For ambitious dealers, the collection, processing and analysis of precision farming data has shown significant promise as an added revenue source. But even for those who are less inclined to directly pursue this area of precision business, at least minimal handling of customers’ data is virtually unavoidable.

If you ask, Derick McGhee, integrated solutions manager at Heritage Tractor in Baldwin City, Kan., data handling is an aspect of precision farming that needs to be embraced to not only protect dealers, but to stay relevant.

“Most of the components we are selling now are all designed to capture data, so electing to not support the data and use support agreements to protect it doesn’t seem like an option,” says McGhee. “I understand that it’s a challenge, but we’d be naive to think that data handling isn’t going to be a huge component of our industry long-term. If we don’t embrace it now, I guarantee that there are other manufacturers and companies out there that aren’t scared of it.”

With both necessity and innovation pushing dealers to embrace data management services, it’s becoming imperative for dealers to spell out their policies as they relate to data privacy, ownership and security, even if only for the bare minimum of transactions.

Colorblind Issue

Some dealers who’ve anticipated these pitfalls have responded by drafting privacy agreements for their customers to sign. Developing custom policies and agreements can be challenging and the implementation and training around data security can seem overwhelming.

The Western Equipment Dealers’ Assn. (WEDA) studied the data sphere’s biggest sticking points and assembled model forms that address them. In late 2014, they created a set of documents primarily for John Deere dealers to address privacy and data security in connection with Deere’s FarmSight initiative.

Lance Formwalt, who leads the Equipment Dealer practice group at Seigfreid Bingham in Kansas City, Mo., serves as general counsel for WEDA and represents individual farm equipment dealerships and several other North American dealer associations, was tasked by WEDA to evaluate and design documentation that addresses secure data handling procedures for its dealership members.

“During the process, we determined that this issue is colorblind,” says Formwalt. “It doesn’t matter if you’re selling green, blue, orange, yellow or red equipment, you’ve got to be thinking about the issue of data privacy.”

After initially working with Deere dealers, Formwalt and WEDA began meeting with dealers representing AGCO, Kubota, Case IH and New Holland to help set up the same document structure.

Formwalt found the need for a strong privacy policy on data management was necessary regardless of what line the equipment dealers were selling. He also found there were plenty of other organizations trying to wrap their arms around the same issue.

“The Farm Bureau has been very active in this arena — talking with its members about the contracts coming from ag tech providers, issues relating to privacy and the access to the information that they have,” says Formwalt. “There are a lot of groups within the ag equipment industry that are paying close attention to these issues right now.”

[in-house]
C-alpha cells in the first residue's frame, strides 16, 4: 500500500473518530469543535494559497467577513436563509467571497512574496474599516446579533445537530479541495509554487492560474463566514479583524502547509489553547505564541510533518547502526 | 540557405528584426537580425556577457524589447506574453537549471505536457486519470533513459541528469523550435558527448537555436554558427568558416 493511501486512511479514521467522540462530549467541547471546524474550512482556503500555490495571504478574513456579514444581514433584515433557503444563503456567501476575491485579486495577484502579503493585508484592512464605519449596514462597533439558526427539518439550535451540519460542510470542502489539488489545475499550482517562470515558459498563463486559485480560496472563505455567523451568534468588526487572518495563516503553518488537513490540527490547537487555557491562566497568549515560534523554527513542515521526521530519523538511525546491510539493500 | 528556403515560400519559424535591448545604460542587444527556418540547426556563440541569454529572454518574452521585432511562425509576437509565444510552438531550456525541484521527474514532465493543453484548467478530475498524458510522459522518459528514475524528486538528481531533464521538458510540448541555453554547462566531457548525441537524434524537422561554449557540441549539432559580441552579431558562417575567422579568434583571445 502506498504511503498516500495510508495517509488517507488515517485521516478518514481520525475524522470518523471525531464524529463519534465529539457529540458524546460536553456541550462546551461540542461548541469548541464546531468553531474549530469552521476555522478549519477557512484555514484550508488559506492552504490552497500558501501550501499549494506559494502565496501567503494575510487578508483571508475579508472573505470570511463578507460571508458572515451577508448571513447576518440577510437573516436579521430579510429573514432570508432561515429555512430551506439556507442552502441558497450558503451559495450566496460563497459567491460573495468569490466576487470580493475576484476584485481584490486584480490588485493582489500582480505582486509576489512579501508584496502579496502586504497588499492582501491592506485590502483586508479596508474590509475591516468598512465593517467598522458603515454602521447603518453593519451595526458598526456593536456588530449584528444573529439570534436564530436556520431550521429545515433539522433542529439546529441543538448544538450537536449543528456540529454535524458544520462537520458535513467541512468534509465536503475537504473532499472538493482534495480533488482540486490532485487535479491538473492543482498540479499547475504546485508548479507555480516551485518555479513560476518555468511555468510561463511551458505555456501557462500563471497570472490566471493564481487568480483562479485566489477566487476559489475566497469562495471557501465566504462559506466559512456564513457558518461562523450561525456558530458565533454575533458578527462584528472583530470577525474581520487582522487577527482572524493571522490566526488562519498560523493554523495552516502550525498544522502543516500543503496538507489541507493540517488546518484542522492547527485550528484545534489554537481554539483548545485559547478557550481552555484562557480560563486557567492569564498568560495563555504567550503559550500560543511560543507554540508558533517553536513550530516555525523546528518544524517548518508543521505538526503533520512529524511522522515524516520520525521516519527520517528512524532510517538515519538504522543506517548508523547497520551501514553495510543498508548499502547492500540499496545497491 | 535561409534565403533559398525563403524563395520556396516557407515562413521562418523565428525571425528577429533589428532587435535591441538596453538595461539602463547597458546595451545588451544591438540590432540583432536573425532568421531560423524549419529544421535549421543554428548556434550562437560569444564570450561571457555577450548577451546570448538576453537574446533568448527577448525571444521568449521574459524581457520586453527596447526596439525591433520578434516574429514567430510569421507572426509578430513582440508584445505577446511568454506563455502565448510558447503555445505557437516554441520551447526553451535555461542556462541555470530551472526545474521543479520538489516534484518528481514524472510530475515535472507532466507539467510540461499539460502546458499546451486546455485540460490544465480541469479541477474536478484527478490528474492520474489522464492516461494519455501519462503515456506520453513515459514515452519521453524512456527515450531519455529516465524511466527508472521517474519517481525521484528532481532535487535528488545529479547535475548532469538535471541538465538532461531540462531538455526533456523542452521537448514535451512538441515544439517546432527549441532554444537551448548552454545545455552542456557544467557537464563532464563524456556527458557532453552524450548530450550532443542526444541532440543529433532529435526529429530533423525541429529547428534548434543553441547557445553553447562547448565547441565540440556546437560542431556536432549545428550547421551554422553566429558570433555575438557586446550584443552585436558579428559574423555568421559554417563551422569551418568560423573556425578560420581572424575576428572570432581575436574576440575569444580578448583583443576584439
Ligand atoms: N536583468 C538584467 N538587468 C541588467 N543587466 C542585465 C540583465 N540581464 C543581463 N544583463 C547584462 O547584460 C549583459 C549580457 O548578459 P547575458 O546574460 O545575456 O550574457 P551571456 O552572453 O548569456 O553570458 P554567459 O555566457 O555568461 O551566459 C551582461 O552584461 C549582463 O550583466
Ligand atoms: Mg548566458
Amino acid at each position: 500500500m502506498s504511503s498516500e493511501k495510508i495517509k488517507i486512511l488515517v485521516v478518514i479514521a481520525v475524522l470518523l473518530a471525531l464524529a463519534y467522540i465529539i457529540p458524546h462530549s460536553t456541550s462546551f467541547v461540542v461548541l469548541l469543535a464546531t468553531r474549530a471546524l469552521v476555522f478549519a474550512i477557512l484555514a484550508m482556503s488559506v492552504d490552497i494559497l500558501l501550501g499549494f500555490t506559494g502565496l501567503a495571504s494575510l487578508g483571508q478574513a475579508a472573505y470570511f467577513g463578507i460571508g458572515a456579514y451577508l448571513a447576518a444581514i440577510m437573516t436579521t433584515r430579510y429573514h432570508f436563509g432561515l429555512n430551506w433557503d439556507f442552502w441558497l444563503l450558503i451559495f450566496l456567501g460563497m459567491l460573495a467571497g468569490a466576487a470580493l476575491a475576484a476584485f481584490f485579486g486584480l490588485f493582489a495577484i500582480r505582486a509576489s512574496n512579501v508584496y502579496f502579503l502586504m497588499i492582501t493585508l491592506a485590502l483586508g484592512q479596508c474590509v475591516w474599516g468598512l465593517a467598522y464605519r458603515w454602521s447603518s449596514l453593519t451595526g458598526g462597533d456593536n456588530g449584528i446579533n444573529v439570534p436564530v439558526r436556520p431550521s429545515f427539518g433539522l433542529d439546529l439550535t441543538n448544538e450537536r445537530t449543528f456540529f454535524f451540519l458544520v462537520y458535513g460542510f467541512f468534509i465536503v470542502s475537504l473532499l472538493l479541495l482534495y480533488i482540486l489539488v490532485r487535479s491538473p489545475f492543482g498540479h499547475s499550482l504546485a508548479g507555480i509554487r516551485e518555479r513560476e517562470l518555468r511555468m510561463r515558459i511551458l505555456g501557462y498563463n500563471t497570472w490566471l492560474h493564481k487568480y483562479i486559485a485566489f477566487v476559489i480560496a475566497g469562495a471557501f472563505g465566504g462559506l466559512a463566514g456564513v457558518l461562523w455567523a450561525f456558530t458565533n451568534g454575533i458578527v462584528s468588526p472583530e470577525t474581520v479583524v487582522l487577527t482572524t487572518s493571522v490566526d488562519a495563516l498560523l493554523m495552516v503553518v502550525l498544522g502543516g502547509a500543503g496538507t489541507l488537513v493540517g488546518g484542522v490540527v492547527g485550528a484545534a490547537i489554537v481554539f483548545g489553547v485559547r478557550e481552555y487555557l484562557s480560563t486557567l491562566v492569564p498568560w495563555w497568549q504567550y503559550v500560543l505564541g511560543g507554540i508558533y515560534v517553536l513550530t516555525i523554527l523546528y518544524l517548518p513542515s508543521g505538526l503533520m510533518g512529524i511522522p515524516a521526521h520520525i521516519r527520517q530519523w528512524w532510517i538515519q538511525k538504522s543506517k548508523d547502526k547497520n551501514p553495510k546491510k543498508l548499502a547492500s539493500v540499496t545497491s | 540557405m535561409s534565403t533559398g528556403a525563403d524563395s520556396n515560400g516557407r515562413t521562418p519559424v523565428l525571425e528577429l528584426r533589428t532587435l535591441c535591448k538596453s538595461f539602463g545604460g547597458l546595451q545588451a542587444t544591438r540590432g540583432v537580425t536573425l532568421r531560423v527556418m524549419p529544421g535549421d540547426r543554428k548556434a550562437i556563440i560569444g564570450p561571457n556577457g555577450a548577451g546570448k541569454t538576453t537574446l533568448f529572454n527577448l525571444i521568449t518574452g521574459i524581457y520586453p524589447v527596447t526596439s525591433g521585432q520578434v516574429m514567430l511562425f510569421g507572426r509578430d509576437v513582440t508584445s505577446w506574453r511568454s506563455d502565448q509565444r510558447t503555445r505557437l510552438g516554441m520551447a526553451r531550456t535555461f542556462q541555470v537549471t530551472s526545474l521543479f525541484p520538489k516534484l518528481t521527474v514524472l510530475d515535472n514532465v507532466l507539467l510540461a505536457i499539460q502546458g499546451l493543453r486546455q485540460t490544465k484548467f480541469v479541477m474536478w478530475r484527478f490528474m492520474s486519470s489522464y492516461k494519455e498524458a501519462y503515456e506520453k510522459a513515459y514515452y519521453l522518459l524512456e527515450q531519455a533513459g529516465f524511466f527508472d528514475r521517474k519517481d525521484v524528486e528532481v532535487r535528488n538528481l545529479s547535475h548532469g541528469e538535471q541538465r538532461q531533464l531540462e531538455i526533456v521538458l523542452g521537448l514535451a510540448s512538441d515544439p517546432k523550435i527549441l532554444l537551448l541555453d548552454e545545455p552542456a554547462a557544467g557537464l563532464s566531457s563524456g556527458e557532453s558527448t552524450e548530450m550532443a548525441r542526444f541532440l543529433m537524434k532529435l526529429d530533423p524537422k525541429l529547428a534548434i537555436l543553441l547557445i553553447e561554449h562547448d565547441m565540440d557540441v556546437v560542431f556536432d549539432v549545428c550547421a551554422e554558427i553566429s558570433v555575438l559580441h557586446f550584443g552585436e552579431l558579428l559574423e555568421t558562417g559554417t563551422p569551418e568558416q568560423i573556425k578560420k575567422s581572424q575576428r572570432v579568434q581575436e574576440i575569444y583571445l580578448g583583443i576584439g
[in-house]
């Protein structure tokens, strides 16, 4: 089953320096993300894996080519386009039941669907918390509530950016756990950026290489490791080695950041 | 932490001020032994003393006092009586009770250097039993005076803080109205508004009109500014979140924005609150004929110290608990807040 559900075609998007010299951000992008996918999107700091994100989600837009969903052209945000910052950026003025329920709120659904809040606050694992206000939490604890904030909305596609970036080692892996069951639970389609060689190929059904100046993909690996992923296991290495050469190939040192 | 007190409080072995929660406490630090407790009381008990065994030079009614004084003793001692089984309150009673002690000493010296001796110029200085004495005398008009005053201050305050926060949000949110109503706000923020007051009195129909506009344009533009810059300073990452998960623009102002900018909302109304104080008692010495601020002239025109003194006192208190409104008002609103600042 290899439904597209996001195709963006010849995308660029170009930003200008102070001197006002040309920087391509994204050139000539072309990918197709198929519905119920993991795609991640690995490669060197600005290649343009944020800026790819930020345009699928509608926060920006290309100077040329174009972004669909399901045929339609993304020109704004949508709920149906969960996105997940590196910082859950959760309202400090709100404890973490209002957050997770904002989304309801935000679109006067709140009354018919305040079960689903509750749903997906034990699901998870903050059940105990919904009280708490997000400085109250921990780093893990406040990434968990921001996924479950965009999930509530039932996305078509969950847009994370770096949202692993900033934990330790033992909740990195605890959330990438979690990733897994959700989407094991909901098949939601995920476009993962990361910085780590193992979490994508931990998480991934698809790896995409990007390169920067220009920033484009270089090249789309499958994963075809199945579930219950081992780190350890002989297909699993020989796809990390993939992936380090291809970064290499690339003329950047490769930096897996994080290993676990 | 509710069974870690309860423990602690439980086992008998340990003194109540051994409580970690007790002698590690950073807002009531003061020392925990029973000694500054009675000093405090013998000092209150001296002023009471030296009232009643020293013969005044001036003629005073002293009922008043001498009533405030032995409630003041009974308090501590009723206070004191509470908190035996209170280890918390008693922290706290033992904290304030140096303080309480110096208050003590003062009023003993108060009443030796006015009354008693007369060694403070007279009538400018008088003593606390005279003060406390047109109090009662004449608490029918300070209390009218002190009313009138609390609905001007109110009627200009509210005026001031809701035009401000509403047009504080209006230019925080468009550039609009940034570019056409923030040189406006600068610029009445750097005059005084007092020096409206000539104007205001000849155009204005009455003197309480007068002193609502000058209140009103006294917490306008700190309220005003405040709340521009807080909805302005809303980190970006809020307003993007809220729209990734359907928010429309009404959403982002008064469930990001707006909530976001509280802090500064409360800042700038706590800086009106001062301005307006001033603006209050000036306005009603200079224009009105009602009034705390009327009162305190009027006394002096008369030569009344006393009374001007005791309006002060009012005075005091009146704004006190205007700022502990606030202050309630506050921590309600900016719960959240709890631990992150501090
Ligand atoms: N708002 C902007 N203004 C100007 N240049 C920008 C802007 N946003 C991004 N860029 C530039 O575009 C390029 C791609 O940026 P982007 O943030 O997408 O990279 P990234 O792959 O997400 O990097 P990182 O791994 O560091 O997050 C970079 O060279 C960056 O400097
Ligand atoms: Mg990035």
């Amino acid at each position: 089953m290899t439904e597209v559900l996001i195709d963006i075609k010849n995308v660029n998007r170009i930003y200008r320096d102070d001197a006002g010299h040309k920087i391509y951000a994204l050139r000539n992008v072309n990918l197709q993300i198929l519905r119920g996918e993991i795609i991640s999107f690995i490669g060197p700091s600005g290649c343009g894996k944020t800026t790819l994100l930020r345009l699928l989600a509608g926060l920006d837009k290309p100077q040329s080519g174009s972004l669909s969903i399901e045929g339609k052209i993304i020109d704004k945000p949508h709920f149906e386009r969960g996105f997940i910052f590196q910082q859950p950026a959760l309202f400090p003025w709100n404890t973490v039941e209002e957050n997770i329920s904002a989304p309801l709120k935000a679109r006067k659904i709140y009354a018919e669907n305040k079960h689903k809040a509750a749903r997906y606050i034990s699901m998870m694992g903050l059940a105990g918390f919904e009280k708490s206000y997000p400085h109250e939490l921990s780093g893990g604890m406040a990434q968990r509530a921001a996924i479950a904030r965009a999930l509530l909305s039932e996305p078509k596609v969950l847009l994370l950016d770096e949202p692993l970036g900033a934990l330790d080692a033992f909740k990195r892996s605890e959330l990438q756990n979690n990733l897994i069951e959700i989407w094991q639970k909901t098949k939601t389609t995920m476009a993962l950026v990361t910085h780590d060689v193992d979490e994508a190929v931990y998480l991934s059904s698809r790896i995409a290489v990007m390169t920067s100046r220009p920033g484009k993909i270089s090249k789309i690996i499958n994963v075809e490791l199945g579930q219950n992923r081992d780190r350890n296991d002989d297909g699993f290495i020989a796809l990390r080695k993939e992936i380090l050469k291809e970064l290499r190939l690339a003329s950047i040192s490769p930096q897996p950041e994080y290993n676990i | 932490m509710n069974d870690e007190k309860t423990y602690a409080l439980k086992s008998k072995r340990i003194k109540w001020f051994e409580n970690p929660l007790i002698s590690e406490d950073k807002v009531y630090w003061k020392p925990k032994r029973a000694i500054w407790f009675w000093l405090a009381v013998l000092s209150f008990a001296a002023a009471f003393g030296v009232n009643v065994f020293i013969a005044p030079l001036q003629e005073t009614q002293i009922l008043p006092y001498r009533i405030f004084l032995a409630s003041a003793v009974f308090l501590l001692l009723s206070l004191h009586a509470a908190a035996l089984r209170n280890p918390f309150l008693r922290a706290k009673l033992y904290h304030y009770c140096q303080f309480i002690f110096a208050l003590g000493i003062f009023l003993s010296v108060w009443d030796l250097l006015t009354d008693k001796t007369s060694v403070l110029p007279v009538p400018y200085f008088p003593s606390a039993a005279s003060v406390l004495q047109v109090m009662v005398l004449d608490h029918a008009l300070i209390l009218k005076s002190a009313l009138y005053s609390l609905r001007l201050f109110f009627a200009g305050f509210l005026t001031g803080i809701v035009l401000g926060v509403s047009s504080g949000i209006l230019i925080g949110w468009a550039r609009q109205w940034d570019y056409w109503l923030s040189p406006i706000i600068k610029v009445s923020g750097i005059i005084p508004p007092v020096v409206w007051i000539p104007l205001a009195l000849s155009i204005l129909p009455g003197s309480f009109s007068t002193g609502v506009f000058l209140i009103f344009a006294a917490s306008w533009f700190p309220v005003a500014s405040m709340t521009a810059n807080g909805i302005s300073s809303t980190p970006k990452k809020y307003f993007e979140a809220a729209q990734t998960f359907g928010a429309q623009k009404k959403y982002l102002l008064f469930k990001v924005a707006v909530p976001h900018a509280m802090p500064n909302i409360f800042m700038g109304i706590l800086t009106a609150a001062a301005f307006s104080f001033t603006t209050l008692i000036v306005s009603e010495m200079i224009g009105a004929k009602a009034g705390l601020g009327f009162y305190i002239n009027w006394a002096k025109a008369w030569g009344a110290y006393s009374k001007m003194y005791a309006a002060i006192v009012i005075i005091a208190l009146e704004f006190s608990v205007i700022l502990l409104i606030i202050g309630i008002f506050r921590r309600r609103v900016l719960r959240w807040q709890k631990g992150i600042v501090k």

Even if day-to-day dealership operations haven’t been enough to motivate management to adopt a strict and comprehensive data management policy, it’s likely that dealers will feel a new raft of pressure from manufacturers hoping to protect their brands.

“It’s like a McDonald’s franchisee selling a bad hamburger,” says Formwalt. “The headline isn’t Mr. So-and-so sold a bad hamburger, it’s that McDonald’s made 20 people sick through food poisoning. If you’ve got a sign on your store that’s associated with the brand and there’s a problem, there’s a concern that it’ll be stuck with the brand.”

Although Luke Bennett, AMS specialist at Oregon Trail Equipment, a Deere dealership in Beatrice, Neb., has decided to take a tenuous approach to handling farmers’ data. He knows manufacturers are beginning to require dealers to adopt tighter privacy policies and procedures.

“From my perspective, what some third parties are able to do for farmers with their data almost makes it difficult for the dealer to even get involved,” says Bennett. “I’m trying for a bit of a hands-off approach, but I also know we’re being told that we have to be equipped to manage farmers’ data.”

Data Privacy & Confidentiality

For Bennett, the expense of implementing and constantly managing a useful and effective data policy is challenging. Still, he sees having to address privacy and data management as inevitable for his dealership. The first step he’s taken is to clearly define basic confidentiality for his staff in the dealer’s employee handbook.

“For instance, it’s important to tell our service techs that if they hop into a combine with a customer and they’re looking at the display, they shouldn’t say things like ‘The farmer down the road was doing 15 bushel an acre better,’” says Bennett. “That’s just a basic example, but it gets them thinking. Most of it is common sense stuff, but we need to have it in the handbook.”

Formwalt says employee confidentiality agreements are essential, and a staff handbook isn’t a bad place to start. Extra effort should be made though to ensure employees understand and agree to the policy.